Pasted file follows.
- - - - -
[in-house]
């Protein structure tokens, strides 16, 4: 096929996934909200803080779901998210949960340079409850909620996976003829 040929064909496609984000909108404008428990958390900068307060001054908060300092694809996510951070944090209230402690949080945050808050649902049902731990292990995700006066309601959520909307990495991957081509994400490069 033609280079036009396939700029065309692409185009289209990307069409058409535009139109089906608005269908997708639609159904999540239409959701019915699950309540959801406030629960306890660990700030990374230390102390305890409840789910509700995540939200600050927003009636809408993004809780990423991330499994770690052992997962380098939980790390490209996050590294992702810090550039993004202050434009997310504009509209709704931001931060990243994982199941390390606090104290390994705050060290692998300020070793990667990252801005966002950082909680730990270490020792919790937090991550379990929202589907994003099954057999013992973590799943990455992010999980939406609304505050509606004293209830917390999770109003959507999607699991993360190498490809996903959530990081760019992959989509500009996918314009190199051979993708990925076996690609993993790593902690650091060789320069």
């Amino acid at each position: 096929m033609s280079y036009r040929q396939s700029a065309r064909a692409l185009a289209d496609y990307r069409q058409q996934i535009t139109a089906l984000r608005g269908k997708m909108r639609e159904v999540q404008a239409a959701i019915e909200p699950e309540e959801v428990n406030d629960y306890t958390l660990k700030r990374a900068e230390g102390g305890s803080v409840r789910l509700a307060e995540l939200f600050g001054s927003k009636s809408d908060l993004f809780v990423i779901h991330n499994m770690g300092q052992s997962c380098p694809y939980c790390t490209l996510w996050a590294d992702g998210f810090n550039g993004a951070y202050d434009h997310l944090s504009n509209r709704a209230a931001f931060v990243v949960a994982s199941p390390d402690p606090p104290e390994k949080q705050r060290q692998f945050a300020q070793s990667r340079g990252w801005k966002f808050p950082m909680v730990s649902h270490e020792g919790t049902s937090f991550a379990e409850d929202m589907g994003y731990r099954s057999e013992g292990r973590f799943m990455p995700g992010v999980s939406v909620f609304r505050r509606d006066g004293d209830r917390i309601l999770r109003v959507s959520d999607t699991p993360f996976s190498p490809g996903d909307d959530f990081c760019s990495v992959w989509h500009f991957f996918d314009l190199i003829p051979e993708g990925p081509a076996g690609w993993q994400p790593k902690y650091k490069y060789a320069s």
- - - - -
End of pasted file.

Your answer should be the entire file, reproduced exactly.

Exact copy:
[in-house]
């Protein structure tokens, strides 16, 4: 096929996934909200803080779901998210949960340079409850909620996976003829 040929064909496609984000909108404008428990958390900068307060001054908060300092694809996510951070944090209230402690949080945050808050649902049902731990292990995700006066309601959520909307990495991957081509994400490069 033609280079036009396939700029065309692409185009289209990307069409058409535009139109089906608005269908997708639609159904999540239409959701019915699950309540959801406030629960306890660990700030990374230390102390305890409840789910509700995540939200600050927003009636809408993004809780990423991330499994770690052992997962380098939980790390490209996050590294992702810090550039993004202050434009997310504009509209709704931001931060990243994982199941390390606090104290390994705050060290692998300020070793990667990252801005966002950082909680730990270490020792919790937090991550379990929202589907994003099954057999013992973590799943990455992010999980939406609304505050509606004293209830917390999770109003959507999607699991993360190498490809996903959530990081760019992959989509500009996918314009190199051979993708990925076996690609993993790593902690650091060789320069």
């Amino acid at each position: 096929m033609s280079y036009r040929q396939s700029a065309r064909a692409l185009a289209d496609y990307r069409q058409q996934i535009t139109a089906l984000r608005g269908k997708m909108r639609e159904v999540q404008a239409a959701i019915e909200p699950e309540e959801v428990n406030d629960y306890t958390l660990k700030r990374a900068e230390g102390g305890s803080v409840r789910l509700a307060e995540l939200f600050g001054s927003k009636s809408d908060l993004f809780v990423i779901h991330n499994m770690g300092q052992s997962c380098p694809y939980c790390t490209l996510w996050a590294d992702g998210f810090n550039g993004a951070y202050d434009h997310l944090s504009n509209r709704a209230a931001f931060v990243v949960a994982s199941p390390d402690p606090p104290e390994k949080q705050r060290q692998f945050a300020q070793s990667r340079g990252w801005k966002f808050p950082m909680v730990s649902h270490e020792g919790t049902s937090f991550a379990e409850d929202m589907g994003y731990r099954s057999e013992g292990r973590f799943m990455p995700g992010v999980s939406v909620f609304r505050r509606d006066g004293d209830r917390i309601l999770r109003v959507s959520d999607t699991p993360f996976s190498p490809g996903d909307d959530f990081c760019s990495v992959w989509h500009f991957f996918d314009l190199i003829p051979e993708g990925p081509a076996g690609w993993q994400p790593k902690y650091k490069y060789a320069s």